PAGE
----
The Reserve Bank is a 50-50 chance to deliver a late election campaign interest rate rise to millions of Australian home buyers with the nation’s second-largest lender warning people could face the largest one-off rate rise since the start of the century.
In what would be the biggest intervention in an election since 2007, analysts and financial markets increasingly believe the RBA cannot delay normalising interest rates and will have to move at its May 3 meeting to deal with growing inflation pressures.
Reserve Bank governor Dr Phil Lowe. The RBA board meets on May 3, and markets have tipped a 50-50 chance of an interest rate rise.Credit:Oscar Colman
Westpac expects the bank to lift rates by 0.4 percentage points, from the historic low of 0.1 per cent to 0.5 per cent, when it finally starts tightening monetary policy. The bank had previously anticipated the bank taking rates to 0.25 per cent, chief economist Bill Evans said.
“However, given our expectations of a rapid further increase in underlying inflation and a forecast fall in the unemployment rate for April to a 48-year low of 3.8 per cent, we expect the board will decide on a bolder initial lift in the cash rate,” he said.
The last time the RBA lifted rates by more than a quarter percentage point was in February 2000 when the bank took the then cash rate to 5.5 per cent. Within a year, it started cutting rates to avoid the dotcom global recession that Australia narrowly avoided.
If banks passed on in full a 0.4 percentage point increase, the repayments on an $800,000 mortgage would lift by $168 a month.
Financial markets, after inflation data and comments from the head of America’s central bank, on Friday aggressively tightened expectations of rate rises here. They now put the chances of a rate increase at the RBA’s May 3 meeting at 50-50.
By year’s end, they believe the cash rate will be at 2.25 per cent and by the end of next year at 3.5 per cent.
The bank last lifted official interest rates in November 2010. Since then, more than 1.1 million people have taken out their first mortgage, never having experienced an interest rate increase.
AMP Capital chief economist Shane Oliver said there was a strong case for the RBA to lift rates at its May meeting and to make that a 0.4 percentage point increase. He said there was a real risk next week’s inflation report would show price pressures embedding themselves across the economy.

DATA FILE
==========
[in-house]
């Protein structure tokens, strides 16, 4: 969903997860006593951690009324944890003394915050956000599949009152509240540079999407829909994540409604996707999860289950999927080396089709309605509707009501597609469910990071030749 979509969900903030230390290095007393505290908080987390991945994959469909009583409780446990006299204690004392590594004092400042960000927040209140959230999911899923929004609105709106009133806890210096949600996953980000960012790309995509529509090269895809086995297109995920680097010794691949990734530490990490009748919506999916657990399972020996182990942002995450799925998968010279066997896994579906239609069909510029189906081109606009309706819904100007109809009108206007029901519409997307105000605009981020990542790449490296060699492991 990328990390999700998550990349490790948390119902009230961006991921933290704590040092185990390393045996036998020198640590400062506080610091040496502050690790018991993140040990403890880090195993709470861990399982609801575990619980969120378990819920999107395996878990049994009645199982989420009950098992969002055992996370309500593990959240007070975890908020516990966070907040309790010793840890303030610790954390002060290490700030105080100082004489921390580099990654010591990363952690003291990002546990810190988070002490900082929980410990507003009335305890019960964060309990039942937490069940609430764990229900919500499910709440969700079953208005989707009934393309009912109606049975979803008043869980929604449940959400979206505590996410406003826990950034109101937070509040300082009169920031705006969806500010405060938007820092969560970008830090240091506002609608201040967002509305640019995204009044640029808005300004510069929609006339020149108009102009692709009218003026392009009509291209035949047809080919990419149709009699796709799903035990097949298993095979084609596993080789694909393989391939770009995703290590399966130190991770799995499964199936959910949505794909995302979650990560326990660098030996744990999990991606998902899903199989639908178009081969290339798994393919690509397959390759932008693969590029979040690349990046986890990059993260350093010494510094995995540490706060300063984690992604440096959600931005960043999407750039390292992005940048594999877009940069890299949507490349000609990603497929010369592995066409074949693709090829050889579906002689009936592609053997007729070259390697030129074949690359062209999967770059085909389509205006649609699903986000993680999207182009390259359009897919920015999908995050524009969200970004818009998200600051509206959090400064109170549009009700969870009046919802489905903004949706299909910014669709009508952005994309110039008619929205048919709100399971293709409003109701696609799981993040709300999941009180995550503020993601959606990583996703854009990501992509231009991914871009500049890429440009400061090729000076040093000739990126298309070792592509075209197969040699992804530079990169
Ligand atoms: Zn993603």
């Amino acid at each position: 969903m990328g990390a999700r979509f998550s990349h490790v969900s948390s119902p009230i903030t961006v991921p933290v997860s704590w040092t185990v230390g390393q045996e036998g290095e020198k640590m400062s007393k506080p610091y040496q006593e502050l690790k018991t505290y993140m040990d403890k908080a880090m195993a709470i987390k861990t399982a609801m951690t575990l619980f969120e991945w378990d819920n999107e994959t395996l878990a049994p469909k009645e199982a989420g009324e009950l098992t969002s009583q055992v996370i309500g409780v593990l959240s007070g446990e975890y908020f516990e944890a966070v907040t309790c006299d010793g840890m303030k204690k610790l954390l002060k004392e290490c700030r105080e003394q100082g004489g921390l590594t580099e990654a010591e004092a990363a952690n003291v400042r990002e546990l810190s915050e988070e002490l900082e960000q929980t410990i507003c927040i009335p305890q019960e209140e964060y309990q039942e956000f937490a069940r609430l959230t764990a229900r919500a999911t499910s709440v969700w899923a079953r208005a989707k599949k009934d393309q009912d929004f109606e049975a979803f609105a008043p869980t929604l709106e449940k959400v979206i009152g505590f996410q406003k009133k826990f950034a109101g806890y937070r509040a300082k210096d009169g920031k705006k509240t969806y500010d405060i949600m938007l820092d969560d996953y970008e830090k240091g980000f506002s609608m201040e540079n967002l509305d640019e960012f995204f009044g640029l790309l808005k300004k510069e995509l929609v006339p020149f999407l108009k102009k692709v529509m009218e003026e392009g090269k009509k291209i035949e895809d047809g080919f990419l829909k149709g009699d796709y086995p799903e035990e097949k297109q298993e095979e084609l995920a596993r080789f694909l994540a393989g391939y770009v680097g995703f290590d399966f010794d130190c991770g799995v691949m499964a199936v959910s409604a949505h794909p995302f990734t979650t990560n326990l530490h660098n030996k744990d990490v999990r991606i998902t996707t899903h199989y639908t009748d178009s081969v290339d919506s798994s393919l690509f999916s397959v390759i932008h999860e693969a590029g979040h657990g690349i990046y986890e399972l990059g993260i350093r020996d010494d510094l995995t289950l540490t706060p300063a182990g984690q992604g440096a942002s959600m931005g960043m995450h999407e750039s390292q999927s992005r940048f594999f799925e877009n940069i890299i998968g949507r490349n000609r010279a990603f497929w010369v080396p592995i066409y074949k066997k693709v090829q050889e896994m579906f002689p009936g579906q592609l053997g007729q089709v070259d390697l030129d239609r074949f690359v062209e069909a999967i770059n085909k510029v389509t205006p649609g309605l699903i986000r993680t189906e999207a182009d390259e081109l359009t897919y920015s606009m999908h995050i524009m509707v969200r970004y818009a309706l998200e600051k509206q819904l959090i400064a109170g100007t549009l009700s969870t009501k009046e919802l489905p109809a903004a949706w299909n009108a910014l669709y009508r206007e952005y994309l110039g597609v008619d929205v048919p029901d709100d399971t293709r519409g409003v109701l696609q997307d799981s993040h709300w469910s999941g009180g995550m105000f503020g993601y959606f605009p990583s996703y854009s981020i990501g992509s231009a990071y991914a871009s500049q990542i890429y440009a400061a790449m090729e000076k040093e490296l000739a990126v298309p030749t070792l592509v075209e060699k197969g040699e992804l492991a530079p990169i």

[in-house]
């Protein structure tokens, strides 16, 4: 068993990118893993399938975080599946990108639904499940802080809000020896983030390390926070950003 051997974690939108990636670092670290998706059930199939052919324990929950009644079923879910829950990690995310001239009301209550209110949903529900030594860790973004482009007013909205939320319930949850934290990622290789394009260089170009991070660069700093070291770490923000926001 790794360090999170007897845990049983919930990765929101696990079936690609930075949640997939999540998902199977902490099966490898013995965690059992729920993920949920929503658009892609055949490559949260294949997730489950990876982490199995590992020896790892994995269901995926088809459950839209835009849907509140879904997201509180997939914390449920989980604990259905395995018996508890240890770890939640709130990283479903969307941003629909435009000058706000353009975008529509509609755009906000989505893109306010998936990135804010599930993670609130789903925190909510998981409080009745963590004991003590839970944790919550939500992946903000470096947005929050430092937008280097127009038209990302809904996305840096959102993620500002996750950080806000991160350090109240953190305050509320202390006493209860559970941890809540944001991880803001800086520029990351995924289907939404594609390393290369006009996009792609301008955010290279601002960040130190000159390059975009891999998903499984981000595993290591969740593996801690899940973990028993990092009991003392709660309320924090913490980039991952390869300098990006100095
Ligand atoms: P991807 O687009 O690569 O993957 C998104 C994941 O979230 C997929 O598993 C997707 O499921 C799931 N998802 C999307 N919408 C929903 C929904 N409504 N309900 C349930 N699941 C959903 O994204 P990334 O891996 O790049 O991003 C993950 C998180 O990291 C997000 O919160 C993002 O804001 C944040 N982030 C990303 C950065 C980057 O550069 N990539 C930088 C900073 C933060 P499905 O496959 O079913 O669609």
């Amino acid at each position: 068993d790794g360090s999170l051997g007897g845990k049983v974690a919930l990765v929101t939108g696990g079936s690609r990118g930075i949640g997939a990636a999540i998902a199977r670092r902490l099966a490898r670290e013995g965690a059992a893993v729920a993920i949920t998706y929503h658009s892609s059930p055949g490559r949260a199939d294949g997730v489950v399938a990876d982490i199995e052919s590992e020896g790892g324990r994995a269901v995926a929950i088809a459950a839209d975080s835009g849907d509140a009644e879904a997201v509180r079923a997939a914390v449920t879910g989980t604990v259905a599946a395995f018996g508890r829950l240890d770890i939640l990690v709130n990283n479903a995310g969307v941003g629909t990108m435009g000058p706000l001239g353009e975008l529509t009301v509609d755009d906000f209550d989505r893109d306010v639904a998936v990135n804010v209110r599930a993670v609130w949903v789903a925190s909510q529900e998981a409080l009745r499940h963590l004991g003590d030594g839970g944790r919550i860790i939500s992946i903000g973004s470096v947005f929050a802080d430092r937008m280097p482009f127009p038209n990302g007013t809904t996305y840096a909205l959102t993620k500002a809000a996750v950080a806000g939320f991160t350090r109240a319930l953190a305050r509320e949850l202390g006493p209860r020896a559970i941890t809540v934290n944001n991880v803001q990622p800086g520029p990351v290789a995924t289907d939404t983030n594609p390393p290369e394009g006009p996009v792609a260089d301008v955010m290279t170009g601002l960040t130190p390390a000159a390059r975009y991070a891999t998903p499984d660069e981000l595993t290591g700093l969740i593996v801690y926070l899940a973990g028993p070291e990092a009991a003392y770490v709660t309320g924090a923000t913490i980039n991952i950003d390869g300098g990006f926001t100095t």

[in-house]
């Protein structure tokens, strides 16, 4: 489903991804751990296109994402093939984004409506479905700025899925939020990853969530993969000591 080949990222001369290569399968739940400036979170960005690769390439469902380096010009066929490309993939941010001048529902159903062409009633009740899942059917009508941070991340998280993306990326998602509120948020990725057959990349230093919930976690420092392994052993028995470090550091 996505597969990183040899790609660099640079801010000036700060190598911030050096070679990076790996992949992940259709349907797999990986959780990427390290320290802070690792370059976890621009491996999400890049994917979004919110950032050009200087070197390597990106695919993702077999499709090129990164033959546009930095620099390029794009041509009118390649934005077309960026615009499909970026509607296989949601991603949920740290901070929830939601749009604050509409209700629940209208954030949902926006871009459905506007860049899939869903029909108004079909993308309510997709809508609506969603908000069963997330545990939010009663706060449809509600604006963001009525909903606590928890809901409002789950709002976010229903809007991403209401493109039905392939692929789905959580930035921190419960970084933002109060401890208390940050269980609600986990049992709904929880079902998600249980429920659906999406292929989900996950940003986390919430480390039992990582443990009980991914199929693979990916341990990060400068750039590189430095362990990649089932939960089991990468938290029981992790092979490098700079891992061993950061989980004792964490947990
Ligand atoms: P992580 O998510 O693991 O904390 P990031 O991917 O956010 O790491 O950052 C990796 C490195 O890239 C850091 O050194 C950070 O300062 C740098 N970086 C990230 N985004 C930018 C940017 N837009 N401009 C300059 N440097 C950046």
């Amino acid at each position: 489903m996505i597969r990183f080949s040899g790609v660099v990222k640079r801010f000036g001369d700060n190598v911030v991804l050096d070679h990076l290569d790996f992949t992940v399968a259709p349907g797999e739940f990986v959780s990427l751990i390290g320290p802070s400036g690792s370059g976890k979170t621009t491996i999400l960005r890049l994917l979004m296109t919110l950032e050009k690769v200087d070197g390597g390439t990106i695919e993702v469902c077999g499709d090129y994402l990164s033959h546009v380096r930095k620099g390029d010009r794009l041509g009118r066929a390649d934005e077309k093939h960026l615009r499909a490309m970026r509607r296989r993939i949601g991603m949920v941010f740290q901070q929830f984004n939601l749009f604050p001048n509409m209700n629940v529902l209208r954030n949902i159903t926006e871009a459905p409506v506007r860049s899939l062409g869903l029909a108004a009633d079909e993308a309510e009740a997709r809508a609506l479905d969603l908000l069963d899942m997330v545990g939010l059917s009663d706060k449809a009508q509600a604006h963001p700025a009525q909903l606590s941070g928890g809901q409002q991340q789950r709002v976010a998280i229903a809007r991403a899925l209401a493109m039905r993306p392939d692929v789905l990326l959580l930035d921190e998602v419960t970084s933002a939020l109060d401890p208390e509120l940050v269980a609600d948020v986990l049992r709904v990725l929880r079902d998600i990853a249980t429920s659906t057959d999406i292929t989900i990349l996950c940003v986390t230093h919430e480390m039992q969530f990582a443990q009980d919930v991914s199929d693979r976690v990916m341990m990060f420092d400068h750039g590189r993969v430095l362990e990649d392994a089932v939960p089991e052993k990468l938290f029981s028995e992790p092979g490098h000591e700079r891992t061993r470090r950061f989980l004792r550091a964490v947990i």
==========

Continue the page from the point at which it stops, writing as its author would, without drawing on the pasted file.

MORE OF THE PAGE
“The further blowout in Australia means that Australia is now starting to face the same risk as in various other countries that inflation expectations will get out of control locking in higher than target inflation, making it even harder to get inflation back down again,” he said.
Both sides of politics have aimed at cost of living issues throughout the election campaign. The Coalition announced $9 billion worth of measures, including a 22.1 cent a litre 6-month cut in fuel excise, in the budget.
Prime Minister Scott Morrison claimed on Friday the Coalition’s economic plan would put downward pressure on interest rates.
“How do we ensure that we have the maximum downward pressure on rising interest rates, the maximum downward pressure on rising cost of living? You do that by having a strong economic plan,” he said.
Shadow treasurer Jim Chalmers said while the economy was improving, the Coalition was failing to help people deal with real cost pressures.
“If you walk down the main streets of this country, as we have been, then we understand people are falling further and further behind because of skyrocketing cost of living and falling real wages in the government’s own budget,” he said.
Much hinges on Wednesday’s March quarter inflation report. Capital Economics economist Ben Udy expects underlying inflation to reach 3.6 per cent for the March quarter. Westpac and ANZ predict a rise to 3.4 per cent – an increase of 0.8 percentage points, which would be the biggest in more than a decade.
“The Reserve Bank is increasingly coming around to our view that rate hikes will be needed before long,” Udy said.
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